Make it easy for donors to spread the word about you. Create a viral toolkit for donors and evangelists so they can evangelize on your behalf. McKee said this goes way beyond a tell-a-friend landing page that appears after someone takes action.
If you don't know what your donors are looking for to evangelize for you, she recommended asking. A lot of times it's webcasts, videos, mini-documentaries about the organization, a lecture series from experts at your organization that gives them an inside look into the work your organization is doing, and basic fact sheets.
"Treat donors like program partners and give them material so they can spread the word for you," she said.
Give them a reason to spread the word about you. The reason people pass content on to others is because it's special. Event information, opportunities for two-way communication, things that make donors feel like they've got an inside seat, and inspiring content and visuals are things people are most interested in passing on, McKee said.
Lastly, she shared these tactics for getting your organization out to the public:
E-mail list rental and standalone e-mails. Organizations can buy access to publications' or organizations' e-mail lists. McKee says she's seen better response when standalone e-mails promote an action rather than just ask for donations. When you're doing list buys, McKee recommended tracking your success and looking at key metrics such as number of new signups, number of new donors, revenue generated by new donors, average gift, cost per new signup and cost per new donor. Look at these metrics over time, e.g., month one, month two, month six.
Chaperoned e-mail list swaps. This is when organizations agree to send out e-mails to their constituents on another organization's behalf. McKee said these are free and can be very effective.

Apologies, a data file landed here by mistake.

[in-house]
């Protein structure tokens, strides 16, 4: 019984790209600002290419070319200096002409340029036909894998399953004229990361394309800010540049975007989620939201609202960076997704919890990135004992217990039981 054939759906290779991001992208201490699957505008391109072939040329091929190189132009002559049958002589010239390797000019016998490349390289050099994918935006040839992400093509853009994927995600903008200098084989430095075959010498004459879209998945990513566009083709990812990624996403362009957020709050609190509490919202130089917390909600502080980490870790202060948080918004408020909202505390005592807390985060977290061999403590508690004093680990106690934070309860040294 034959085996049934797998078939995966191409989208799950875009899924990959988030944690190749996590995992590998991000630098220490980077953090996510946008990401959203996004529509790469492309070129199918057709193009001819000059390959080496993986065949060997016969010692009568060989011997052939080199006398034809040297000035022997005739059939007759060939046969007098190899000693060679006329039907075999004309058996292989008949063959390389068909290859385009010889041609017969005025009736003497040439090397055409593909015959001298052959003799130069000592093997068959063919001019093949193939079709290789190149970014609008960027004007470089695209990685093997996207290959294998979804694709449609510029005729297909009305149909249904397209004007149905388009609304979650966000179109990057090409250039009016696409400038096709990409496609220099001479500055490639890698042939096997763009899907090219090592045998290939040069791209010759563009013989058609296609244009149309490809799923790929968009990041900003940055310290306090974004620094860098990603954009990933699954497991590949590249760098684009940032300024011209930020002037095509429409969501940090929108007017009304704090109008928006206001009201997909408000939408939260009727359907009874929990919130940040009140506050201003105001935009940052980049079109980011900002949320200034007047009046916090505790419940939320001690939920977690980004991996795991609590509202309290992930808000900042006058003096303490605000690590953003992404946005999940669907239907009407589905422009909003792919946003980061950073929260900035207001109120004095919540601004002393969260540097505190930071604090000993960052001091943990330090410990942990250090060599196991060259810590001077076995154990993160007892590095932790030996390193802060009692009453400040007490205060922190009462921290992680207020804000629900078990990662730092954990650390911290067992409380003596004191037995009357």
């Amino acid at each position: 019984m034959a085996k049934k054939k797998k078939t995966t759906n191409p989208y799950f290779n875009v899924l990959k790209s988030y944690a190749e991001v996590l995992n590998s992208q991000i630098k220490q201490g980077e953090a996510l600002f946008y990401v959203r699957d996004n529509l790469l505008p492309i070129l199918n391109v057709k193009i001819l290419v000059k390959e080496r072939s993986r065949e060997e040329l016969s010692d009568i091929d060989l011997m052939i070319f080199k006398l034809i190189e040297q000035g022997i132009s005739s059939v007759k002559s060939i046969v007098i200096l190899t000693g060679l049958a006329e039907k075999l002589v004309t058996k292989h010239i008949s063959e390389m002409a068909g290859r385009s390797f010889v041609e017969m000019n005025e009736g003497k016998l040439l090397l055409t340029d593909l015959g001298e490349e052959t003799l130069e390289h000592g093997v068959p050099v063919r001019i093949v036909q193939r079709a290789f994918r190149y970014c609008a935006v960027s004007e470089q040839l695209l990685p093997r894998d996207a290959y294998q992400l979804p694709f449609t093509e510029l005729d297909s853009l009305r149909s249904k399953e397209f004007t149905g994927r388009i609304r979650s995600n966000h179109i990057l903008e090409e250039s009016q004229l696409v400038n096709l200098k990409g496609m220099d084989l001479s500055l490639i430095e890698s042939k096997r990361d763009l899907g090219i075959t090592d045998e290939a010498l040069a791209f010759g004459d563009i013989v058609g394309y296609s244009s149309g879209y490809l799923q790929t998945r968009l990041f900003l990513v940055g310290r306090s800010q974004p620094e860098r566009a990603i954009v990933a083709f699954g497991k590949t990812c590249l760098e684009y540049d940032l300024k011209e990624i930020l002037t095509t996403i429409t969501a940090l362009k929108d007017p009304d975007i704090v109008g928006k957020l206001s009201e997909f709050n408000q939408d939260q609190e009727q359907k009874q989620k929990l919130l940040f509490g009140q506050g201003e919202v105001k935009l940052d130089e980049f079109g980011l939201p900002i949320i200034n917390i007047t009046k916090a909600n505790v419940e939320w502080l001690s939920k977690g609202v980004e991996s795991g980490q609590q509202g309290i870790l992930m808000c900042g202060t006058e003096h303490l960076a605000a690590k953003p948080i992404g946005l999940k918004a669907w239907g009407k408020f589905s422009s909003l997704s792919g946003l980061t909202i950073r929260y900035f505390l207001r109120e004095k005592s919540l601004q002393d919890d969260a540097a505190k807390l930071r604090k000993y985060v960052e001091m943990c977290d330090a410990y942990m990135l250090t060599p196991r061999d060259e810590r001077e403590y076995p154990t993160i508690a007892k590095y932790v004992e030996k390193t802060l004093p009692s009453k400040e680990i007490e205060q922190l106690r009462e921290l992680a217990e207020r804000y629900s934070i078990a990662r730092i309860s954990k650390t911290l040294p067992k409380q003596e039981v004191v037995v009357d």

Co-registration. This is the process of getting opt-ins from another organization's registration process. Care2 is an example of a group that is a large source of co-registered names through its petition site.
Search engine marketing. Organizations can pay or, if they're eligible, use a Google grant to optimize keywords at a cost per click to get prospects directed to their site. McKee said she's seen the most success around year-end or emergencies in the news that people are searching for information about. Another tactic is driving traffic to action alerts or an e-mail collection device. McKee recommended organizations sign up for Google Adwords accounts and start experimenting.
She said that with search, you pay for clicks, so the goal is to get something out of it. Make the ad language as clear as possible, and set up the expectation of what you're asking the prospect to do. Make sure the language on your ad is carried through to your landing page so there's no disconnect there. Your landing page should be clean, with no navigation, and a clear call to action so prospects don't have any option but to do what it is that you want them to do.
Three "musts" for success at finding more online donors, members and advocates that McKee closed with are:
- Good landing pages. Make the action targeted.
- Targeted welcome communications. "Reach out to those who just signed up, and welcome them and let them know about things that might be of interest to them on your site," McKee said.
- Metrics. Number of new signups, number of new donors, revenue generated by new donors, average gift, cost of campaign, cost per new signup and cost per new donor.